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Mobile 9600 Baud Satellite tests

Several of us are experimenting with the concept of delivering Messages
to mobiles and Handhelds via 9600 baud satellites.  It is easy to do with
a small handheld beam.  But what we are trying to quantify is how long
during a pass we can receive data on a mobile OMNI antenna.  If such a
mobile can receive 2 minutes or more, then we have a good chance of
delivering hundreds of brief messages to mobiles a few times a day.

These tests are being conducted with the handheld Kenwood THD7 with built
in 9600 baud TNC. (anyone with this radio can do this easily).  S units
are referenced to the number of Segments displayed.

Test 1:   A quickly built 6.5 inch whip on a 2 foot groundplane and got S3
for several minutes past the center of the pass.  (but with periodic
many-second fades).  Past experience has recovered some data with this
poor of a signal (I couldn't find my HT-to-PC data cable)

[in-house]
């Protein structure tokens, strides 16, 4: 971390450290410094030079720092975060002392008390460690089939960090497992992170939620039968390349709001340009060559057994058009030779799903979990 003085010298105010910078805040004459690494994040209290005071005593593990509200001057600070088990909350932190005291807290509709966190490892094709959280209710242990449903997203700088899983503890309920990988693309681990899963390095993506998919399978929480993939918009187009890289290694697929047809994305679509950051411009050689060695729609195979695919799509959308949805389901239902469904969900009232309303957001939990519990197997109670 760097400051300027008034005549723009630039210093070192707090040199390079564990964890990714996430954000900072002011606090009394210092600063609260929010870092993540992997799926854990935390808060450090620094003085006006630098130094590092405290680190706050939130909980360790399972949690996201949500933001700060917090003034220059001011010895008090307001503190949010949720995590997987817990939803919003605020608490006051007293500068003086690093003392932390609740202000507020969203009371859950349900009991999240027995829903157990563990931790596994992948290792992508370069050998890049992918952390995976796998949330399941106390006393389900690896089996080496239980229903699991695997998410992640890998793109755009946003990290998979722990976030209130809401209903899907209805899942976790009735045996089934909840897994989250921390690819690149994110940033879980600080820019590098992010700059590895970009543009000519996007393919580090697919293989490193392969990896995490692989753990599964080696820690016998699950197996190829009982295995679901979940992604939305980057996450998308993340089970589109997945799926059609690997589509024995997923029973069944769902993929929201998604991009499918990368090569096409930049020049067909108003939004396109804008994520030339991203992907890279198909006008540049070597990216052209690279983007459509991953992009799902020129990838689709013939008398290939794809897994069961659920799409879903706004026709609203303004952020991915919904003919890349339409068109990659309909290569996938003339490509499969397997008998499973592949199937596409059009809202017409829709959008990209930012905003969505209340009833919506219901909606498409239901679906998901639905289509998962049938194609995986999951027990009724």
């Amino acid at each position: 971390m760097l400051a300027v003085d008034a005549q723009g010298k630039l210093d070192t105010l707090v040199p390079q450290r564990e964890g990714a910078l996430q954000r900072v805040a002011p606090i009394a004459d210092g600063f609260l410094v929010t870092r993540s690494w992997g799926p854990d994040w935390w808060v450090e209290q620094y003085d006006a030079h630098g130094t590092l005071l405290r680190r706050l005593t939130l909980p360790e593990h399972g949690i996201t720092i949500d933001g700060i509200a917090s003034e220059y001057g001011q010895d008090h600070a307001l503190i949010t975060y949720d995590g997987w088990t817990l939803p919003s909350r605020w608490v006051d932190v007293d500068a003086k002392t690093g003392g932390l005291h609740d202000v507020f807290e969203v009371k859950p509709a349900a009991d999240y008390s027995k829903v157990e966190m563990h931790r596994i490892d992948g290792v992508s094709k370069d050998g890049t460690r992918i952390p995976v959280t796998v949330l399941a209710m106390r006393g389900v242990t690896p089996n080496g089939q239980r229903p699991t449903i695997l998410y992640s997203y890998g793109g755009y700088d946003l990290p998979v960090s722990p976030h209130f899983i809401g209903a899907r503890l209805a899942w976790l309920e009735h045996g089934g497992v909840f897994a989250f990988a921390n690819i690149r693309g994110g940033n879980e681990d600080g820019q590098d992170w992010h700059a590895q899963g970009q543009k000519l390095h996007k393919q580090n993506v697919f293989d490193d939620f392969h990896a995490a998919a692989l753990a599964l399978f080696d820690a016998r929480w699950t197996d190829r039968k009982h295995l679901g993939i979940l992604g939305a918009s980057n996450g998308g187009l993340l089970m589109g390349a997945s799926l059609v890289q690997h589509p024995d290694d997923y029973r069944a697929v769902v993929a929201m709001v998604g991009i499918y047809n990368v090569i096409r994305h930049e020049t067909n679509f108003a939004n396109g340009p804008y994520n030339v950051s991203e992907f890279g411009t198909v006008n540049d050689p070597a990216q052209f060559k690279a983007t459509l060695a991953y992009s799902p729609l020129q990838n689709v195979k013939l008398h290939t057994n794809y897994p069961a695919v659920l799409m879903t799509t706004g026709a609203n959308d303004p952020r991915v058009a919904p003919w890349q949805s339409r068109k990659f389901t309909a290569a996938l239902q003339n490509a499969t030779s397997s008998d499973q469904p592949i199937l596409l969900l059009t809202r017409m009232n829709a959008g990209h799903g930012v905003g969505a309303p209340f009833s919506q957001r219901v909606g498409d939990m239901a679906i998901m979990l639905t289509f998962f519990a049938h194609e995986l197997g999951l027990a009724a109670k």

Indoors I measured -115 dBm to get S3 and -110 dBm to get S4/S5.
But then I measured my 6.5 inch whip and got 2.5 SWR!  So I Trimmed it
down to 1.0 SWR for next pass...  Again I was late and witout data cable,
but got the following on KO25
   S5 for 20 secs  Probably at 30 deg
   S3 for 20 secs  Probably at 25 deg
   S5 for 20 secs  Probably at 22 deg
   S3 for 40 secs  Probably at 18 deg
   Then lost it. (below S3)

Thus, I could have received probably 2 minutes or so of usable data.

CONCEPT:  So if a satellite was constantly listing traffic on a 2 minute
or so cycle, then at least twice a day per satellite, a mobile could
capture his traffic.  These peaks in data only occur between about 20
to say 45 degrees and you can assume +5 or -5 doppler during these two
possibilities.  THus, you can park your car, tune +5 or -5 depending on
which horizon is better, and your car Mobile has a good chance of
capturing traffic for you. 

There are several things we need to analyze and collect data on:

1) Performance of each different satellite downlink
2) Mobile antenna designs optimized for gain in the 20 to 50 deg (or so?)
   elevation area and minimized elsewhere.  
3) Produce probability distribution curves over these optimum Elevation
   angles for these omni antennas

What data we receive is not important at this point, but the consistency
of reception is what we are trying to quantify... for any possible future
satellite downlink experiments...

Currently known downlinks:  UO22 = 435.120 +/- 9 KHz doppler
                            KO23 = 435.175 +/- 9 KHz doppler
                            KO25 = 436.500 +/- 9 KHz doppler
                            TO31 = 435.925 +/- 9 KHz doppler

de WB4APR, Bob

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